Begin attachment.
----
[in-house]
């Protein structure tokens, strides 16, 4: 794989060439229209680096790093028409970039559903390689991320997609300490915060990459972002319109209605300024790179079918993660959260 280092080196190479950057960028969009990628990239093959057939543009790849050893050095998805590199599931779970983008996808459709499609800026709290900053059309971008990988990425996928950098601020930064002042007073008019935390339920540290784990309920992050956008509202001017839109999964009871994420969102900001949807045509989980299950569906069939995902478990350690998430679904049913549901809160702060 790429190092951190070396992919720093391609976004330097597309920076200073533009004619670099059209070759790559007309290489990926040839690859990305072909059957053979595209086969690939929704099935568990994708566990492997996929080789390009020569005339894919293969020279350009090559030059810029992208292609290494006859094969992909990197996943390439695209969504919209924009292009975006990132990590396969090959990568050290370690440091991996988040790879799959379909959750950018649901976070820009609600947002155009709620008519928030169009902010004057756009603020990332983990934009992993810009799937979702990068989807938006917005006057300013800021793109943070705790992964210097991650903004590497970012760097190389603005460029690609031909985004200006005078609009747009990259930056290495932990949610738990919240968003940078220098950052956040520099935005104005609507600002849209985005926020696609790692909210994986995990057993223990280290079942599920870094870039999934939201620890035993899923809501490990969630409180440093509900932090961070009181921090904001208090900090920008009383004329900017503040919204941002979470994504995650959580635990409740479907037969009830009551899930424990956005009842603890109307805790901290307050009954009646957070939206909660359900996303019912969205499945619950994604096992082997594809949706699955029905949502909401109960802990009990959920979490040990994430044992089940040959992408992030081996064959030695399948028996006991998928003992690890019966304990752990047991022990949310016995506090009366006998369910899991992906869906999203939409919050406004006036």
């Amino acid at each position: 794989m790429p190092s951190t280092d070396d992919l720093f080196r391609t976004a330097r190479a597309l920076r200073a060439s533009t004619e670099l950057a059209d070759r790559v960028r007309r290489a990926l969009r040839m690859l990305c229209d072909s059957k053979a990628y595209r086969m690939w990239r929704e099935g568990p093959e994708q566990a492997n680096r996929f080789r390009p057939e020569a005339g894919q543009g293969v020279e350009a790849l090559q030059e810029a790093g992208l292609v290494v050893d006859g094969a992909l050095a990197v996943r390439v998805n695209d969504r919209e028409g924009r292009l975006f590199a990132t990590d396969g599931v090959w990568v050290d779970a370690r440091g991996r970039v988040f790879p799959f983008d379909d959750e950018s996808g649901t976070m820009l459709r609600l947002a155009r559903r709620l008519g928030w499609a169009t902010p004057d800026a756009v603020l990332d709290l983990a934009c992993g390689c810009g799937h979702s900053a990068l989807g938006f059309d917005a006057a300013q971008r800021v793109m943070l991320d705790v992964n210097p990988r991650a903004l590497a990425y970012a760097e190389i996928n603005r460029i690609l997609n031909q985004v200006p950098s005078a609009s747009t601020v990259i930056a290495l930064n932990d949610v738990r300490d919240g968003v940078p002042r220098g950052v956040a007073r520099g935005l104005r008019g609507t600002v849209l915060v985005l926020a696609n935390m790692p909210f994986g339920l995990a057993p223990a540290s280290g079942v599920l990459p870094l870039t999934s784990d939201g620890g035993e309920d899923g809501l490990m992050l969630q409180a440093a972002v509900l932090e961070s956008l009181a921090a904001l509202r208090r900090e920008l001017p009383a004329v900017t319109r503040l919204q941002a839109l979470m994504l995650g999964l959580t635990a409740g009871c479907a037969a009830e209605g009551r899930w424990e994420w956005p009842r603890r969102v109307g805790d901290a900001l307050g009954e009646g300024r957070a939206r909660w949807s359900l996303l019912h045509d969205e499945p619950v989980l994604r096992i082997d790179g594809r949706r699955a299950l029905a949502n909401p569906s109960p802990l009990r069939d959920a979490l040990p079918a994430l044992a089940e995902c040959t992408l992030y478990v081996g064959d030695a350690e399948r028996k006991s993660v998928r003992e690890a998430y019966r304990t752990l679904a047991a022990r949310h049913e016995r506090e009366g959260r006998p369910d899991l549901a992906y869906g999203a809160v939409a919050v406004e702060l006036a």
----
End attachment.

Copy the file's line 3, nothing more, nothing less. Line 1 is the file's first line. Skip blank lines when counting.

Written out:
């Amino acid at each position: 794989m790429p190092s951190t280092d070396d992919l720093f080196r391609t976004a330097r190479a597309l920076r200073a060439s533009t004619e670099l950057a059209d070759r790559v960028r007309r290489a990926l969009r040839m690859l990305c229209d072909s059957k053979a990628y595209r086969m690939w990239r929704e099935g568990p093959e994708q566990a492997n680096r996929f080789r390009p057939e020569a005339g894919q543009g293969v020279e350009a790849l090559q030059e810029a790093g992208l292609v290494v050893d006859g094969a992909l050095a990197v996943r390439v998805n695209d969504r919209e028409g924009r292009l975006f590199a990132t990590d396969g599931v090959w990568v050290d779970a370690r440091g991996r970039v988040f790879p799959f983008d379909d959750e950018s996808g649901t976070m820009l459709r609600l947002a155009r559903r709620l008519g928030w499609a169009t902010p004057d800026a756009v603020l990332d709290l983990a934009c992993g390689c810009g799937h979702s900053a990068l989807g938006f059309d917005a006057a300013q971008r800021v793109m943070l991320d705790v992964n210097p990988r991650a903004l590497a990425y970012a760097e190389i996928n603005r460029i690609l997609n031909q985004v200006p950098s005078a609009s747009t601020v990259i930056a290495l930064n932990d949610v738990r300490d919240g968003v940078p002042r220098g950052v956040a007073r520099g935005l104005r008019g609507t600002v849209l915060v985005l926020a696609n935390m790692p909210f994986g339920l995990a057993p223990a540290s280290g079942v599920l990459p870094l870039t999934s784990d939201g620890g035993e309920d899923g809501l490990m992050l969630q409180a440093a972002v509900l932090e961070s956008l009181a921090a904001l509202r208090r900090e920008l001017p009383a004329v900017t319109r503040l919204q941002a839109l979470m994504l995650g999964l959580t635990a409740g009871c479907a037969a009830e209605g009551r899930w424990e994420w956005p009842r603890r969102v109307g805790d901290a900001l307050g009954e009646g300024r957070a939206r909660w949807s359900l996303l019912h045509d969205e499945p619950v989980l994604r096992i082997d790179g594809r949706r699955a299950l029905a949502n909401p569906s109960p802990l009990r069939d959920a979490l040990p079918a994430l044992a089940e995902c040959t992408l992030y478990v081996g064959d030695a350690e399948r028996k006991s993660v998928r003992e690890a998430y019966r304990t752990l679904a047991a022990r949310h049913e016995r506090e009366g959260r006998p369910d899991l549901a992906y869906g999203a809160v939409a919050v406004e702060l006036a």